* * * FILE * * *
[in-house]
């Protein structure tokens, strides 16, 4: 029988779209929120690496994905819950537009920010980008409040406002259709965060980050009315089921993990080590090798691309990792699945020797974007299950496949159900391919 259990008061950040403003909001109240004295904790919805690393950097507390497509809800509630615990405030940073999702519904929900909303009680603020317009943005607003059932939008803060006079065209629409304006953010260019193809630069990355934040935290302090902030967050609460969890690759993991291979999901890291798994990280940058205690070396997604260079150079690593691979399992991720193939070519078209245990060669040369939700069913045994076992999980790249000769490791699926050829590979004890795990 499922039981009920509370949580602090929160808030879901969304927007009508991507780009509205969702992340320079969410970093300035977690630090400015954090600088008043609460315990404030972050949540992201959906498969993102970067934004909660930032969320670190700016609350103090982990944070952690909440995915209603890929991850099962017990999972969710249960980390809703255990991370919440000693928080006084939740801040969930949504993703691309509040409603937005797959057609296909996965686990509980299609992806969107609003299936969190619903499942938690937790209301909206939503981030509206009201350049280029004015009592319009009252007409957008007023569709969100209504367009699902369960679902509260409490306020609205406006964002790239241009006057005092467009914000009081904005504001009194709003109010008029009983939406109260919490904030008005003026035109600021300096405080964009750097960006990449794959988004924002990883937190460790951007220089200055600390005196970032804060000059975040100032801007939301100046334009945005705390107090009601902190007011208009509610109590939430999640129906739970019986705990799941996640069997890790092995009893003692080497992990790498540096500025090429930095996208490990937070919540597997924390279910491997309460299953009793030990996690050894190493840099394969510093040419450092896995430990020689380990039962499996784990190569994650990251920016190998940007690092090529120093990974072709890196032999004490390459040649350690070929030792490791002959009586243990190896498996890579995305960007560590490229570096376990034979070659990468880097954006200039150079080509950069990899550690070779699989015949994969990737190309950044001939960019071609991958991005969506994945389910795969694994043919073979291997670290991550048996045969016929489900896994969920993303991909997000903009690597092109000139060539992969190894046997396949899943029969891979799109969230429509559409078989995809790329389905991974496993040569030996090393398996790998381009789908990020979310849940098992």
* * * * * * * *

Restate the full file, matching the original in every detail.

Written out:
[in-house]
């Protein structure tokens, strides 16, 4: 029988779209929120690496994905819950537009920010980008409040406002259709965060980050009315089921993990080590090798691309990792699945020797974007299950496949159900391919 259990008061950040403003909001109240004295904790919805690393950097507390497509809800509630615990405030940073999702519904929900909303009680603020317009943005607003059932939008803060006079065209629409304006953010260019193809630069990355934040935290302090902030967050609460969890690759993991291979999901890291798994990280940058205690070396997604260079150079690593691979399992991720193939070519078209245990060669040369939700069913045994076992999980790249000769490791699926050829590979004890795990 499922039981009920509370949580602090929160808030879901969304927007009508991507780009509205969702992340320079969410970093300035977690630090400015954090600088008043609460315990404030972050949540992201959906498969993102970067934004909660930032969320670190700016609350103090982990944070952690909440995915209603890929991850099962017990999972969710249960980390809703255990991370919440000693928080006084939740801040969930949504993703691309509040409603937005797959057609296909996965686990509980299609992806969107609003299936969190619903499942938690937790209301909206939503981030509206009201350049280029004015009592319009009252007409957008007023569709969100209504367009699902369960679902509260409490306020609205406006964002790239241009006057005092467009914000009081904005504001009194709003109010008029009983939406109260919490904030008005003026035109600021300096405080964009750097960006990449794959988004924002990883937190460790951007220089200055600390005196970032804060000059975040100032801007939301100046334009945005705390107090009601902190007011208009509610109590939430999640129906739970019986705990799941996640069997890790092995009893003692080497992990790498540096500025090429930095996208490990937070919540597997924390279910491997309460299953009793030990996690050894190493840099394969510093040419450092896995430990020689380990039962499996784990190569994650990251920016190998940007690092090529120093990974072709890196032999004490390459040649350690070929030792490791002959009586243990190896498996890579995305960007560590490229570096376990034979070659990468880097954006200039150079080509950069990899550690070779699989015949994969990737190309950044001939960019071609991958991005969506994945389910795969694994043919073979291997670290991550048996045969016929489900896994969920993303991909997000903009690597092109000139060539992969190894046997396949899943029969891979799109969230429509559409078989995809790329389905991974496993040569030996090393398996790998381009789908990020979310849940098992």